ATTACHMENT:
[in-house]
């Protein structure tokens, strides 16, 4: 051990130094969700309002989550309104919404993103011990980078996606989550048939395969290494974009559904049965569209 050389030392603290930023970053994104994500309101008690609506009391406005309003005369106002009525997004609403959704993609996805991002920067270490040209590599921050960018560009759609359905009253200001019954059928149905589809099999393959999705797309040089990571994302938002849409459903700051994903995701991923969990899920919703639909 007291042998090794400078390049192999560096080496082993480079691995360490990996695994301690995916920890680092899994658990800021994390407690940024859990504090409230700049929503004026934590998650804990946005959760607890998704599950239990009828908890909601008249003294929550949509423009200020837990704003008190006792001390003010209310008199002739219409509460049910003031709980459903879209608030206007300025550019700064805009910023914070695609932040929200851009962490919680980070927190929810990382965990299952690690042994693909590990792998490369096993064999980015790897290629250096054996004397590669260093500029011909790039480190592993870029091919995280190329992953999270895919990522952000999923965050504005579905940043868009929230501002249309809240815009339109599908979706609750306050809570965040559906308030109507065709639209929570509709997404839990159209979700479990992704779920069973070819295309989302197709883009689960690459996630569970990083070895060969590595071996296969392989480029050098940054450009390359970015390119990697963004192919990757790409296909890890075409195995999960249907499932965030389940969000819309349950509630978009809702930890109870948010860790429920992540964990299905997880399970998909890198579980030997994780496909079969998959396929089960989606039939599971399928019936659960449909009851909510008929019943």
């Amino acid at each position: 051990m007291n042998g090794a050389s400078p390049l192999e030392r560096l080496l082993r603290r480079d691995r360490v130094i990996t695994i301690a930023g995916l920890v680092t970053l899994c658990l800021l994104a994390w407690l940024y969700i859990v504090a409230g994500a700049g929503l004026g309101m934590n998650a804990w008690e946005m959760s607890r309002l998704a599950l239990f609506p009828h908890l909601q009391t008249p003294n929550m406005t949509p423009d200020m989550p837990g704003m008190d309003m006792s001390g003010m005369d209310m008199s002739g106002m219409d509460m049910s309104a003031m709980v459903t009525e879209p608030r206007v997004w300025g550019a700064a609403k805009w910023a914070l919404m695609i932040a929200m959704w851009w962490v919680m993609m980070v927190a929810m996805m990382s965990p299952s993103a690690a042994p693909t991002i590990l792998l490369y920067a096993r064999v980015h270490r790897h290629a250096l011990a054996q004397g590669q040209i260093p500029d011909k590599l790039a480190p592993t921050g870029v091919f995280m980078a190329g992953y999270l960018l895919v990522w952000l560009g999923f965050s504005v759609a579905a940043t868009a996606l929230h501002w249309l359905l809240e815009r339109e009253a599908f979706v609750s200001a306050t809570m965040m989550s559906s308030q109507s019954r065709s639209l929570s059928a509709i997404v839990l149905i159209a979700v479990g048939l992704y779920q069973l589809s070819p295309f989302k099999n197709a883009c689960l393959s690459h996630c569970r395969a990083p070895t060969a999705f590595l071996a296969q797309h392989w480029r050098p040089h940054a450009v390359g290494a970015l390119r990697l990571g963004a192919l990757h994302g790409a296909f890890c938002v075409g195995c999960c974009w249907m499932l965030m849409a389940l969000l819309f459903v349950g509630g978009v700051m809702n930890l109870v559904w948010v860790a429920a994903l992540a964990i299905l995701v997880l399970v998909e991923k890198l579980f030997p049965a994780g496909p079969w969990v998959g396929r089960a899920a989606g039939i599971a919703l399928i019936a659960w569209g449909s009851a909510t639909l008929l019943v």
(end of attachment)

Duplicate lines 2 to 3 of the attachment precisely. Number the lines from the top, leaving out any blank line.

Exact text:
């Protein structure tokens, strides 16, 4: 051990130094969700309002989550309104919404993103011990980078996606989550048939395969290494974009559904049965569209 050389030392603290930023970053994104994500309101008690609506009391406005309003005369106002009525997004609403959704993609996805991002920067270490040209590599921050960018560009759609359905009253200001019954059928149905589809099999393959999705797309040089990571994302938002849409459903700051994903995701991923969990899920919703639909 007291042998090794400078390049192999560096080496082993480079691995360490990996695994301690995916920890680092899994658990800021994390407690940024859990504090409230700049929503004026934590998650804990946005959760607890998704599950239990009828908890909601008249003294929550949509423009200020837990704003008190006792001390003010209310008199002739219409509460049910003031709980459903879209608030206007300025550019700064805009910023914070695609932040929200851009962490919680980070927190929810990382965990299952690690042994693909590990792998490369096993064999980015790897290629250096054996004397590669260093500029011909790039480190592993870029091919995280190329992953999270895919990522952000999923965050504005579905940043868009929230501002249309809240815009339109599908979706609750306050809570965040559906308030109507065709639209929570509709997404839990159209979700479990992704779920069973070819295309989302197709883009689960690459996630569970990083070895060969590595071996296969392989480029050098940054450009390359970015390119990697963004192919990757790409296909890890075409195995999960249907499932965030389940969000819309349950509630978009809702930890109870948010860790429920992540964990299905997880399970998909890198579980030997994780496909079969998959396929089960989606039939599971399928019936659960449909009851909510008929019943």
């Amino acid at each position: 051990m007291n042998g090794a050389s400078p390049l192999e030392r560096l080496l082993r603290r480079d691995r360490v130094i990996t695994i301690a930023g995916l920890v680092t970053l899994c658990l800021l994104a994390w407690l940024y969700i859990v504090a409230g994500a700049g929503l004026g309101m934590n998650a804990w008690e946005m959760s607890r309002l998704a599950l239990f609506p009828h908890l909601q009391t008249p003294n929550m406005t949509p423009d200020m989550p837990g704003m008190d309003m006792s001390g003010m005369d209310m008199s002739g106002m219409d509460m049910s309104a003031m709980v459903t009525e879209p608030r206007v997004w300025g550019a700064a609403k805009w910023a914070l919404m695609i932040a929200m959704w851009w962490v919680m993609m980070v927190a929810m996805m990382s965990p299952s993103a690690a042994p693909t991002i590990l792998l490369y920067a096993r064999v980015h270490r790897h290629a250096l011990a054996q004397g590669q040209i260093p500029d011909k590599l790039a480190p592993t921050g870029v091919f995280m980078a190329g992953y999270l960018l895919v990522w952000l560009g999923f965050s504005v759609a579905a940043t868009a996606l929230h501002w249309l359905l809240e815009r339109e009253a599908f979706v609750s200001a306050t809570m965040m989550s559906s308030q109507s019954r065709s639209l929570s059928a509709i997404v839990l149905i159209a979700v479990g048939l992704y779920q069973l589809s070819p295309f989302k099999n197709a883009c689960l393959s690459h996630c569970r395969a990083p070895t060969a999705f590595l071996a296969q797309h392989w480029r050098p040089h940054a450009v390359g290494a970015l390119r990697l990571g963004a192919l990757h994302g790409a296909f890890c938002v075409g195995c999960c974009w249907m499932l965030m849409a389940l969000l819309f459903v349950g509630g978009v700051m809702n930890l109870v559904w948010v860790a429920a994903l992540a964990i299905l995701v997880l399970v998909e991923k890198l579980f030997p049965a994780g496909p079969w969990v998959g396929r089960a899920a989606g039939i599971a919703l399928i019936a659960w569209g449909s009851a909510t639909l008929l019943v």